From this angle, Leopardi shares exactly the same view as Stendhal: the breach opened by Napoleon near Milan has allowed modernity to irrupt into Italy. However, whereas Stendhal saw the battle at Lodi as presenting a possibility for reawakening, Leopardi views modernity as the most threatening menace to Italian specificity, namely its being located before modernity, before that extreme sophistication of taste that exceeds civilization, turning into barbarism. Romanticism is, therefore, the last attempt, on the part of the nations that has ‘always hated and will [always] hate’ Italy, to defeat it for good: because, ‘having defeated us when we were weak and unarmed and motionless, but always defeated in the arts and writing’, it now tries to outrage Italy’s last prestige.

Hayez Meditazione

Hayez Meditazione

Leopardi – unlike other Classicists, who often equate Romanticism, Bonapartism, and liberalism – is not interested in the historical and political dimension of the matter: the rape of Italy he is describing is not flattened to the mere contingency of French occupation, but deliberately groups the manifold invasions suffered by the country over the centuries, to the point that the image of France itself (which he never names directly) is dissolved into the almost archetypal one of a Transalpine, imperial, and foreign Europe that has always threatened Italy’s identity, and now tries to barbarize it through the ‘sentimental and poetic dung dripping down to us from the Alps, and vomited on the shores of our seas’. The natural borders of Italy have been violated, and the passing of the Alps – a Romantic trope connected to the sublime and the experience of Grand Tour  – becomes the channel by which ‘drips down’ something intimately horrid, excessive, and Northern aiming to pervert Italy’s most intimate nature.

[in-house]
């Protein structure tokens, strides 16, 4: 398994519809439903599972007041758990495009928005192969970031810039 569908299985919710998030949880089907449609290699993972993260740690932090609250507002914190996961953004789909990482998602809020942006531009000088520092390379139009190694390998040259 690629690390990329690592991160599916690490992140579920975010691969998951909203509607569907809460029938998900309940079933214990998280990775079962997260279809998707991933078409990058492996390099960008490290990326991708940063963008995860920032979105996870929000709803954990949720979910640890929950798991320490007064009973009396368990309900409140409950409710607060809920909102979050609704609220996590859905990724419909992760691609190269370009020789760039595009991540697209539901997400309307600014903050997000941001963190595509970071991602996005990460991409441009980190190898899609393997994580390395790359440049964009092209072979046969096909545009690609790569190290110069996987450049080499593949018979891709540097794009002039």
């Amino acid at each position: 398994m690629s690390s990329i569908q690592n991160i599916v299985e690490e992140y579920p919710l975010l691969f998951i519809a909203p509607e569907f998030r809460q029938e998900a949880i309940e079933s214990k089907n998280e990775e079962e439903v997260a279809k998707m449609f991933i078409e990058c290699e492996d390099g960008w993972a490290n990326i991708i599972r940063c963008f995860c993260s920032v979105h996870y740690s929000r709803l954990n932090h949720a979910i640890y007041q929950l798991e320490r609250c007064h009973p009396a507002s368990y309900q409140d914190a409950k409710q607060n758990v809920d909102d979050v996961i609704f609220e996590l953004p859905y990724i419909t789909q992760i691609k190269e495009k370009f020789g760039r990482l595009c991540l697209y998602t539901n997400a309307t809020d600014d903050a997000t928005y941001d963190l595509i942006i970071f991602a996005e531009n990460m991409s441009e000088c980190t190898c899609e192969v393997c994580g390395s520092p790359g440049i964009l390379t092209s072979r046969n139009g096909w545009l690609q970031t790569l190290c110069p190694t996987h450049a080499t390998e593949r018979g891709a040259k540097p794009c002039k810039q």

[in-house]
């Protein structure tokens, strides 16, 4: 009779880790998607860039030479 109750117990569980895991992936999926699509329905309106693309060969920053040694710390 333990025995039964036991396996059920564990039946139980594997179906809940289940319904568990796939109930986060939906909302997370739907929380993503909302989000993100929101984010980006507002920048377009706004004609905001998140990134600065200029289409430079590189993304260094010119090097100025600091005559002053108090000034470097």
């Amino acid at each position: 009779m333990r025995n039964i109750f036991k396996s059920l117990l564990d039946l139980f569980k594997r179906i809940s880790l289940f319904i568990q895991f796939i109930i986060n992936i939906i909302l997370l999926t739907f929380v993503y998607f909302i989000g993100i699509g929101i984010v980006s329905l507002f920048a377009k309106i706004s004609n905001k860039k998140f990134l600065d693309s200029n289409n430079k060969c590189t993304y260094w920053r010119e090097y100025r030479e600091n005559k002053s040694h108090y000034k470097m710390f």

Turner, 'Snow Storm: Hannibal and his Army Crossing the Alps'

Turner, ‘Snow Storm: Hannibal and his Army Crossing the Alps’

That ‘dung’, Leopardi writes, is ‘welcomed and greedily swallowed and praised and magnified’ by young Italians; ‘as soon as some odd newness appears on the top of Cottian or Noric Alps’, notes in 1816 Carlo Botta, ‘Italians immediately follow as a bunch of fools’.

Within this constellation, the most interesting text is perhaps the first answer received by Staël, initially appeared in the Florentine journal Novelle letterarie and republished in Lo Spettatore. The author, signed ‘P.L.V.’, compares Staël with Adam Müller, a peasant clairvoyant from Baden who had predicted the victory at Waterloo to an attendant of von Blücher and had met the Prussian king. Under the veil of irony, the Swiss Germaine de Staël is made the reincarnation of those German priestesses, mentioned by Tacitus, who enflamed warriors against Rome; the people who follow her are the victims of the same credulity of ancient Germans, which, as the telling example of Müller shows, still survives among the moderns: